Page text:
The Floriculture & Greenhouse Crop Production Team at Michigan State University is composed of extension educators and outreach specialists with responsibilities in commercial greenhouse crops, staff at Diagnostic Services, and faculty members in the Departments of Horticulture, Entomology, and Plant, Soil, and Microbial Sciences. The Team has a strong relationship with the greenhouse industry in the state. The goals of our team are outlined below:
- To enhance the ongoing growth and profitability of Michigan's floriculture/greenhouse industry.
- To deliver research-based information, educational programs, and scientific and marketing expertise to the greenhouse industry in Michigan and beyond.
- To improve greenhouse crop production through research that identifies new production techniques, new crop production protocols, energy conservation strategies, control of insect and disease pests, and enhanced postharvest longevity techniques.
- To coordinate greenhouse grower tours and experiences that broaden Michigan growers' perspectives and help identify opportunities that can advance their businesses.
- To provide training and professional development opportunities for MSU Floriculture Team members.
Information on the Michigan floriculture industry
The MSU Floriculture Team serves Michigan's vibrant and expanding floriculture industry. According to the USDA Floriculture Crops 2018 Summary:
- The wholesale value of floriculture crops produced in Michigan and sold in 2018 was $467 million.
- In 2018, Michigan was second in the production of annual bedding/garden plants ($224 million wholesale), herbaceous perennials ($69 million) and propagative floriculture materials ($96 million).
- Michigan ranks third in floriculture production output behind California and Florida.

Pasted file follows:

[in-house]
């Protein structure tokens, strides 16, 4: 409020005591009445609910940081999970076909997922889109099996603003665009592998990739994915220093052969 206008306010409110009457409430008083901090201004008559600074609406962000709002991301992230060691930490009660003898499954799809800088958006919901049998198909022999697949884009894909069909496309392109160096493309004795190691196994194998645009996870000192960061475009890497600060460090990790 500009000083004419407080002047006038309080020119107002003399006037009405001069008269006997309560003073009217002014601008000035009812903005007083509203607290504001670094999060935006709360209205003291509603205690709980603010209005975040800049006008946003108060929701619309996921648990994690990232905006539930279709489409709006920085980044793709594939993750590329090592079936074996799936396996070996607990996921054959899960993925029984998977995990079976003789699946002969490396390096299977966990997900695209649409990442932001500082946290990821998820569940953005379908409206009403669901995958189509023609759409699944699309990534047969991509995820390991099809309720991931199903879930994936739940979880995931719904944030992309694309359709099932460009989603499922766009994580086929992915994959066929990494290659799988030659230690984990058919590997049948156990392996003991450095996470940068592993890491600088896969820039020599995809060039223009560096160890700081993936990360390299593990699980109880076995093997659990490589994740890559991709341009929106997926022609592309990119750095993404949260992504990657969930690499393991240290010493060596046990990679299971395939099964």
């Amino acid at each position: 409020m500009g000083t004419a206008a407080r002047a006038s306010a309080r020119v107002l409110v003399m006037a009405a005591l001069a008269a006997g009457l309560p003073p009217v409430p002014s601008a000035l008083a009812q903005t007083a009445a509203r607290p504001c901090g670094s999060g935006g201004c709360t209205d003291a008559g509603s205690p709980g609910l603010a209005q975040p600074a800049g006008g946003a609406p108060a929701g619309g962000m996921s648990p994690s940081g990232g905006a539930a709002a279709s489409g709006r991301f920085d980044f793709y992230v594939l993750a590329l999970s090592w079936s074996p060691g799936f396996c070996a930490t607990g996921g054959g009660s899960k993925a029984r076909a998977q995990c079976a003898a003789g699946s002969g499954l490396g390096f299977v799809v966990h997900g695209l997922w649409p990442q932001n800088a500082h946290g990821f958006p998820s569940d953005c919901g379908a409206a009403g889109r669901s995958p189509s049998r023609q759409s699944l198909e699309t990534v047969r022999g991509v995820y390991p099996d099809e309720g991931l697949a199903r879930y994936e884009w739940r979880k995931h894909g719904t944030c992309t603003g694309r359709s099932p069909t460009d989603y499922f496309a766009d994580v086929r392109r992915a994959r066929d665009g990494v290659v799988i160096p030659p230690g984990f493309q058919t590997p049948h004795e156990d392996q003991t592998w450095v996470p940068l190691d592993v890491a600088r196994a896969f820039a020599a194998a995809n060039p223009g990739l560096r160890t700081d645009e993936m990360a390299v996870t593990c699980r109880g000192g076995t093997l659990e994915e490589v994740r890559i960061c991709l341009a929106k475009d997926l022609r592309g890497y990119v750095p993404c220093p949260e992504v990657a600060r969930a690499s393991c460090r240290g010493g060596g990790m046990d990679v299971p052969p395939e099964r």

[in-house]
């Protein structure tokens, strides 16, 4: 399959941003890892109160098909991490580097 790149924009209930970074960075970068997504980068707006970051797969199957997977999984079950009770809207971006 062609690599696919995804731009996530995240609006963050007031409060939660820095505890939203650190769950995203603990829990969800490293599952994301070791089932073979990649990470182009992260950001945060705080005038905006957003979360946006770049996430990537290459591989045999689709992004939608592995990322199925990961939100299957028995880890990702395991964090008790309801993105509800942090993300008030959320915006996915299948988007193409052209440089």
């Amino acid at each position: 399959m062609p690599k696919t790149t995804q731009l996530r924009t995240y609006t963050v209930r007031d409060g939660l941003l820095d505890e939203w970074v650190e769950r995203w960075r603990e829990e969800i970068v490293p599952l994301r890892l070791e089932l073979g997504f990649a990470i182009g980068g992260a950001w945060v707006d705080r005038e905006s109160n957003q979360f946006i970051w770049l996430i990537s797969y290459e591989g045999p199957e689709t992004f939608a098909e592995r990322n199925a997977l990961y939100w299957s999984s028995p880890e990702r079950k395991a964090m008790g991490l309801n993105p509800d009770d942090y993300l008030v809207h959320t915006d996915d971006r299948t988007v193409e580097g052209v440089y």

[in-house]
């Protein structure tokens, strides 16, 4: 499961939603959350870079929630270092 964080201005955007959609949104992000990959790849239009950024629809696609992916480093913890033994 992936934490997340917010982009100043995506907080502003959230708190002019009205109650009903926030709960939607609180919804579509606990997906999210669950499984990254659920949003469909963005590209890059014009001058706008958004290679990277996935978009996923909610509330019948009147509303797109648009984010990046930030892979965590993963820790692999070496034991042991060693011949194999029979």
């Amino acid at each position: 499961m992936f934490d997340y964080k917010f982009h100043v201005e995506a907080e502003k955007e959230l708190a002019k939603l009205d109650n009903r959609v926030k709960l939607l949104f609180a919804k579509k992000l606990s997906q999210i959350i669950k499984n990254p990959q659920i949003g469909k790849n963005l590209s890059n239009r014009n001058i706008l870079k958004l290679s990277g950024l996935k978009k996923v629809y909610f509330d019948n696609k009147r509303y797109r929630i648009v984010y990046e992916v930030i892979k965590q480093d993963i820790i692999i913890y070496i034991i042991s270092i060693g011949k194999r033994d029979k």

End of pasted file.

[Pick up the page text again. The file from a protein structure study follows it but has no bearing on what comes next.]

- There were 569 floriculture crop producers in Michigan in 2018, with 54% of them reporting wholesale sales of over $100,000.
- Total covered area utilized for floriculture crop production was reported at 49.7 million square feet with an additional 2,359 acres of open ground used for floriculture crops.
In 2015, Michigan led the nation in value of sales for 14 floriculture crop segments: flats of begonia, seed geranium, impatien, and petunia; hanging baskets of begonia, vegetative geranium, impatien, and petunia, and other bedding plants; potted seed geranium, petunia, hosta, and Easter lily; and transplants of herbaceous perennials. Michigan growers also produced the second-most valuable crop in 8 market segments: flats of New Guinea impatiens and marigold; hanging baskets of New Guinea impatiens; potted vegetative geranium, other bedding plants, garden mum, and flowering bulbs; and transplants of annual bedding/garden plants.
Published on May 1, 2020
The inherent nature of the agricultural occupation is independent. Isolation is often linked to impacts on mental health and loss of life by suicide.
Published on April 30, 2020
Handling low profits means you need to manage the financial risks affecting your operation.
Published on April 29, 2020
New health screening requirements for essential employees will help keep our farms safe and ensure that they can keep running during this pandemic.